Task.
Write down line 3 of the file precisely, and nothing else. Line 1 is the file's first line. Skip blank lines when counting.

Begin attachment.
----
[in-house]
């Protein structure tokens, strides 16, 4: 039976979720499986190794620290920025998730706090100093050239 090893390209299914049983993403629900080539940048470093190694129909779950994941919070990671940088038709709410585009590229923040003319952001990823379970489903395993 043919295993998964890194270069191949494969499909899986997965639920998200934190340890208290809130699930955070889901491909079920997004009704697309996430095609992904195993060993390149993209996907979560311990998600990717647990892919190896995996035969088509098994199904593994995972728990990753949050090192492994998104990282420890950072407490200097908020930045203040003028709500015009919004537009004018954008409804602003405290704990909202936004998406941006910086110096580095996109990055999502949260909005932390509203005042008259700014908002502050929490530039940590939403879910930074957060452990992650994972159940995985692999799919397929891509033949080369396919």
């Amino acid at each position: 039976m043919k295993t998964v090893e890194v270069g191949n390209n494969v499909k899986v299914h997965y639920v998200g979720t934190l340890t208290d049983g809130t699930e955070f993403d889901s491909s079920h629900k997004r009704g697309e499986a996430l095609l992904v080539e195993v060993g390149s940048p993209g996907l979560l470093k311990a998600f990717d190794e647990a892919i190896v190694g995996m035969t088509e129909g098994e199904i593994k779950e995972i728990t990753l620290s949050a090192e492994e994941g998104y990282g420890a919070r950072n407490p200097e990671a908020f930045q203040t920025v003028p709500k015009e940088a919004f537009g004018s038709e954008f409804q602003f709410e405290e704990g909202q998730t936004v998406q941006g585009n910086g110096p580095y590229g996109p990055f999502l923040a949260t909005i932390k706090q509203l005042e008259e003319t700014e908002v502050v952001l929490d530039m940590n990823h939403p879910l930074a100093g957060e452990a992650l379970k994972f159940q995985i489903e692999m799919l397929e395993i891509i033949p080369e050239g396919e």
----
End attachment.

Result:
């Amino acid at each position: 039976m043919k295993t998964v090893e890194v270069g191949n390209n494969v499909k899986v299914h997965y639920v998200g979720t934190l340890t208290d049983g809130t699930e955070f993403d889901s491909s079920h629900k997004r009704g697309e499986a996430l095609l992904v080539e195993v060993g390149s940048p993209g996907l979560l470093k311990a998600f990717d190794e647990a892919i190896v190694g995996m035969t088509e129909g098994e199904i593994k779950e995972i728990t990753l620290s949050a090192e492994e994941g998104y990282g420890a919070r950072n407490p200097e990671a908020f930045q203040t920025v003028p709500k015009e940088a919004f537009g004018s038709e954008f409804q602003f709410e405290e704990g909202q998730t936004v998406q941006g585009n910086g110096p580095y590229g996109p990055f999502l923040a949260t909005i932390k706090q509203l005042e008259e003319t700014e908002v502050v952001l929490d530039m940590n990823h939403p879910l930074a100093g957060e452990a992650l379970k994972f159940q995985i489903e692999m799919l397929e395993i891509i033949p080369e050239g396919e």